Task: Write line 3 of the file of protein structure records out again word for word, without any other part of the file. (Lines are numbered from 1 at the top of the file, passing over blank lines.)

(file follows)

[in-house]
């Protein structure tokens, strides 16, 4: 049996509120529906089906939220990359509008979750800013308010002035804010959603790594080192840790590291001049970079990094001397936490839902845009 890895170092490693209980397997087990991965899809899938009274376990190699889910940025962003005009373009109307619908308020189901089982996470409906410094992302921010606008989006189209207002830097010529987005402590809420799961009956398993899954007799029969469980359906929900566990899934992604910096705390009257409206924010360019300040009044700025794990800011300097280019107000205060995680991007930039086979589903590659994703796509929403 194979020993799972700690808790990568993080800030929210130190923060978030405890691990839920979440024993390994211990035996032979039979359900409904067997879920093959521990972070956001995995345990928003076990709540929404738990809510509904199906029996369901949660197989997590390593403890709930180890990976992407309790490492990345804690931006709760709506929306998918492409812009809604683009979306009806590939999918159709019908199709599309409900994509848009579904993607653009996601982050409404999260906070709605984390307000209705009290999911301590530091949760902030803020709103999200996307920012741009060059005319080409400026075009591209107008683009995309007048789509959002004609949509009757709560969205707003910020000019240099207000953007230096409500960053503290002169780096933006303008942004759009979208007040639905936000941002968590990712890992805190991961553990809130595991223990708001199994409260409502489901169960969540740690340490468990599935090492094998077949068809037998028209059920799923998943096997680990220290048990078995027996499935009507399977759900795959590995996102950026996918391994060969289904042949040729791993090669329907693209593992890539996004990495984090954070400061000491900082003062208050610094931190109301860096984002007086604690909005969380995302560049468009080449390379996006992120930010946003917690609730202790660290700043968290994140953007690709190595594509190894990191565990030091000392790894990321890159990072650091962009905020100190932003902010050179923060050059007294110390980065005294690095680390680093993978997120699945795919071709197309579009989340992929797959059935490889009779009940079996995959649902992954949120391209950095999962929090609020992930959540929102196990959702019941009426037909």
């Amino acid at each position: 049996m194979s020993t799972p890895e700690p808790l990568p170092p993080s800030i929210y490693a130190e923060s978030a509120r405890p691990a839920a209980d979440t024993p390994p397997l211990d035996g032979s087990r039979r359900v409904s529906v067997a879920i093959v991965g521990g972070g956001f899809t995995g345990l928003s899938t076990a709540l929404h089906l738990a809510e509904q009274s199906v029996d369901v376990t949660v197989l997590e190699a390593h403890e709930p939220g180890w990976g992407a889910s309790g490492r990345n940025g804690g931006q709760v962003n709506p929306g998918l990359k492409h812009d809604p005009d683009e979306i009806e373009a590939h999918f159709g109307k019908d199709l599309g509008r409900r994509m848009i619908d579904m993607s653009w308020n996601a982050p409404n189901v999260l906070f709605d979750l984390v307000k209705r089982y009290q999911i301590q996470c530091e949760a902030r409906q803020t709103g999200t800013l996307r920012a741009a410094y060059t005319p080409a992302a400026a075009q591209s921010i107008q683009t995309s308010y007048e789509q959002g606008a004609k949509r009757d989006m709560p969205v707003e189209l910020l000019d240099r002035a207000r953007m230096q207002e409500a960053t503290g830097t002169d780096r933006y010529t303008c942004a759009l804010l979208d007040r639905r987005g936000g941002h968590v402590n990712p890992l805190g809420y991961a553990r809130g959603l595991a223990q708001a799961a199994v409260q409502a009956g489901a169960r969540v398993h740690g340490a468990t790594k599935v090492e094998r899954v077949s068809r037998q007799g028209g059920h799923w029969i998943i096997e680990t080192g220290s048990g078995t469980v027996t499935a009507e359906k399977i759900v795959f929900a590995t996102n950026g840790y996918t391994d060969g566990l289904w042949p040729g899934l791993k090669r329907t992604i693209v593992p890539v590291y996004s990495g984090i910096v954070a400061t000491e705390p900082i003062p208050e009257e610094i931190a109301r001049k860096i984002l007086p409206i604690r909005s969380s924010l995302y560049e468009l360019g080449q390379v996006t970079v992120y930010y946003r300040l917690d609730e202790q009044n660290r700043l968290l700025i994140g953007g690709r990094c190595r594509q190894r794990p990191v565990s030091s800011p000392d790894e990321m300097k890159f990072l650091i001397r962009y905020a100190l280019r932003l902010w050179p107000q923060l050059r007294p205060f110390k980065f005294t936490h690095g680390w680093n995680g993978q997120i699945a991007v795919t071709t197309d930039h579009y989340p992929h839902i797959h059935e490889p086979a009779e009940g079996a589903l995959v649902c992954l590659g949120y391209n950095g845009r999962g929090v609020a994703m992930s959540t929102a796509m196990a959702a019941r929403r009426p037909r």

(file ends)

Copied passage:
């Amino acid at each position: 049996m194979s020993t799972p890895e700690p808790l990568p170092p993080s800030i929210y490693a130190e923060s978030a509120r405890p691990a839920a209980d979440t024993p390994p397997l211990d035996g032979s087990r039979r359900v409904s529906v067997a879920i093959v991965g521990g972070g956001f899809t995995g345990l928003s899938t076990a709540l929404h089906l738990a809510e509904q009274s199906v029996d369901v376990t949660v197989l997590e190699a390593h403890e709930p939220g180890w990976g992407a889910s309790g490492r990345n940025g804690g931006q709760v962003n709506p929306g998918l990359k492409h812009d809604p005009d683009e979306i009806e373009a590939h999918f159709g109307k019908d199709l599309g509008r409900r994509m848009i619908d579904m993607s653009w308020n996601a982050p409404n189901v999260l906070f709605d979750l984390v307000k209705r089982y009290q999911i301590q996470c530091e949760a902030r409906q803020t709103g999200t800013l996307r920012a741009a410094y060059t005319p080409a992302a400026a075009q591209s921010i107008q683009t995309s308010y007048e789509q959002g606008a004609k949509r009757d989006m709560p969205v707003e189209l910020l000019d240099r002035a207000r953007m230096q207002e409500a960053t503290g830097t002169d780096r933006y010529t303008c942004a759009l804010l979208d007040r639905r987005g936000g941002h968590v402590n990712p890992l805190g809420y991961a553990r809130g959603l595991a223990q708001a799961a199994v409260q409502a009956g489901a169960r969540v398993h740690g340490a468990t790594k599935v090492e094998r899954v077949s068809r037998q007799g028209g059920h799923w029969i998943i096997e680990t080192g220290s048990g078995t469980v027996t499935a009507e359906k399977i759900v795959f929900a590995t996102n950026g840790y996918t391994d060969g566990l289904w042949p040729g899934l791993k090669r329907t992604i693209v593992p890539v590291y996004s990495g984090i910096v954070a400061t000491e705390p900082i003062p208050e009257e610094i931190a109301r001049k860096i984002l007086p409206i604690r909005s969380s924010l995302y560049e468009l360019g080449q390379v996006t970079v992120y930010y946003r300040l917690d609730e202790q009044n660290r700043l968290l700025i994140g953007g690709r990094c190595r594509q190894r794990p990191v565990s030091s800011p000392d790894e990321m300097k890159f990072l650091i001397r962009y905020a100190l280019r932003l902010w050179p107000q923060l050059r007294p205060f110390k980065f005294t936490h690095g680390w680093n995680g993978q997120i699945a991007v795919t071709t197309d930039h579009y989340p992929h839902i797959h059935e490889p086979a009779e009940g079996a589903l995959v649902c992954l590659g949120y391209n950095g845009r999962g929090v609020a994703m992930s959540t929102a796509m196990a959702a019941r929403r009426p037909r």